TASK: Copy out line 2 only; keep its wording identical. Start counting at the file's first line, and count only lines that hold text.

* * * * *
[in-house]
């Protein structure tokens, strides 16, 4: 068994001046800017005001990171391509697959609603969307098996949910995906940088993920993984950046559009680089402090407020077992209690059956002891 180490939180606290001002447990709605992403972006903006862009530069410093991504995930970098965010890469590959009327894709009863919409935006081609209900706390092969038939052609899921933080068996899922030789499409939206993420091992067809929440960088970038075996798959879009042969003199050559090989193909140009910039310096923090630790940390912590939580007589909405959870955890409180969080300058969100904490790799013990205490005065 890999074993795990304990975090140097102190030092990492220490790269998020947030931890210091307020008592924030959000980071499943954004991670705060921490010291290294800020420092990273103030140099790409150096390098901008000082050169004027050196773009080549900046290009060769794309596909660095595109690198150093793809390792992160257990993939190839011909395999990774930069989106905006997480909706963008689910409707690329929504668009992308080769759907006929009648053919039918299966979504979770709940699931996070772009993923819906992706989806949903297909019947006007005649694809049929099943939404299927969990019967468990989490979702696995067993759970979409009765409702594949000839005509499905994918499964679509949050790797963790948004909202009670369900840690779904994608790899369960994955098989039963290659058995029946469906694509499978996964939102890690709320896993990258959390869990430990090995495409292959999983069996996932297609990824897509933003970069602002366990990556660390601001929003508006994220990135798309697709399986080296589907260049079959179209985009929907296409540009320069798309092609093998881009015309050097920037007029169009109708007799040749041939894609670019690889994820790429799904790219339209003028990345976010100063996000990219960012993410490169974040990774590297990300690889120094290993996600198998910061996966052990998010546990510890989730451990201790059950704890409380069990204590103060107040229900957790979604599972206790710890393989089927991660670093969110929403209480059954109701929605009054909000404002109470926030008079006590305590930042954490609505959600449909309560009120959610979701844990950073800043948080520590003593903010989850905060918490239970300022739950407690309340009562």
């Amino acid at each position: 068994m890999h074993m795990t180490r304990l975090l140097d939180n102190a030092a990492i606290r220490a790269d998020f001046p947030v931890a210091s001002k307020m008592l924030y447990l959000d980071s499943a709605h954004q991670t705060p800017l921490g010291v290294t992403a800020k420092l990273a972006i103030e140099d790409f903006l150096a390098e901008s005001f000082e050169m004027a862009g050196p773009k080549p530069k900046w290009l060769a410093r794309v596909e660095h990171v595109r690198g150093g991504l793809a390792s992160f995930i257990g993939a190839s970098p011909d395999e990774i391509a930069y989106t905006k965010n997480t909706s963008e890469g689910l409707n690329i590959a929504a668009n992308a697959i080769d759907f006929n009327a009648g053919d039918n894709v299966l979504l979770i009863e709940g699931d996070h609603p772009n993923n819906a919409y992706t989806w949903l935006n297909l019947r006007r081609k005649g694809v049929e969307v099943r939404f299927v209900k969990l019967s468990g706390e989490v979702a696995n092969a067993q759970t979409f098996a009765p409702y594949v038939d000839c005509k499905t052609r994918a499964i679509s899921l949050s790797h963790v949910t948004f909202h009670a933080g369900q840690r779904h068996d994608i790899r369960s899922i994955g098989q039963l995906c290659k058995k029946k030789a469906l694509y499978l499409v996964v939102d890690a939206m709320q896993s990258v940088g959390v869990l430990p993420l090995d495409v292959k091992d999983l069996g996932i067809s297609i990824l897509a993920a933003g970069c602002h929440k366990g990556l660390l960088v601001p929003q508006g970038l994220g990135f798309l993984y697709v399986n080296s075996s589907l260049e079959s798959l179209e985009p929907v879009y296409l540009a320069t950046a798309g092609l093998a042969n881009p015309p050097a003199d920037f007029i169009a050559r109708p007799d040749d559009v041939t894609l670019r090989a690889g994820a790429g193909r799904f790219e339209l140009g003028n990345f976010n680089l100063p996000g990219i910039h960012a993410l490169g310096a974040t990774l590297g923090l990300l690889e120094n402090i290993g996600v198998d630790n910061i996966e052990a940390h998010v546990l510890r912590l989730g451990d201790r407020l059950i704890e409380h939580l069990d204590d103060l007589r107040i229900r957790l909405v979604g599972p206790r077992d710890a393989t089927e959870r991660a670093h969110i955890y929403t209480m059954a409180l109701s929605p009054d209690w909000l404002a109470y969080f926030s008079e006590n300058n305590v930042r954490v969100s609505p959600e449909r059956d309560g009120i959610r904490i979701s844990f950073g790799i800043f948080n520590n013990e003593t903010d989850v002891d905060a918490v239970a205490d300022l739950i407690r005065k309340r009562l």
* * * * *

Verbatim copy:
């Protein structure tokens, strides 16, 4: 068994001046800017005001990171391509697959609603969307098996949910995906940088993920993984950046559009680089402090407020077992209690059956002891 180490939180606290001002447990709605992403972006903006862009530069410093991504995930970098965010890469590959009327894709009863919409935006081609209900706390092969038939052609899921933080068996899922030789499409939206993420091992067809929440960088970038075996798959879009042969003199050559090989193909140009910039310096923090630790940390912590939580007589909405959870955890409180969080300058969100904490790799013990205490005065 890999074993795990304990975090140097102190030092990492220490790269998020947030931890210091307020008592924030959000980071499943954004991670705060921490010291290294800020420092990273103030140099790409150096390098901008000082050169004027050196773009080549900046290009060769794309596909660095595109690198150093793809390792992160257990993939190839011909395999990774930069989106905006997480909706963008689910409707690329929504668009992308080769759907006929009648053919039918299966979504979770709940699931996070772009993923819906992706989806949903297909019947006007005649694809049929099943939404299927969990019967468990989490979702696995067993759970979409009765409702594949000839005509499905994918499964679509949050790797963790948004909202009670369900840690779904994608790899369960994955098989039963290659058995029946469906694509499978996964939102890690709320896993990258959390869990430990090995495409292959999983069996996932297609990824897509933003970069602002366990990556660390601001929003508006994220990135798309697709399986080296589907260049079959179209985009929907296409540009320069798309092609093998881009015309050097920037007029169009109708007799040749041939894609670019690889994820790429799904790219339209003028990345976010100063996000990219960012993410490169974040990774590297990300690889120094290993996600198998910061996966052990998010546990510890989730451990201790059950704890409380069990204590103060107040229900957790979604599972206790710890393989089927991660670093969110929403209480059954109701929605009054909000404002109470926030008079006590305590930042954490609505959600449909309560009120959610979701844990950073800043948080520590003593903010989850905060918490239970300022739950407690309340009562």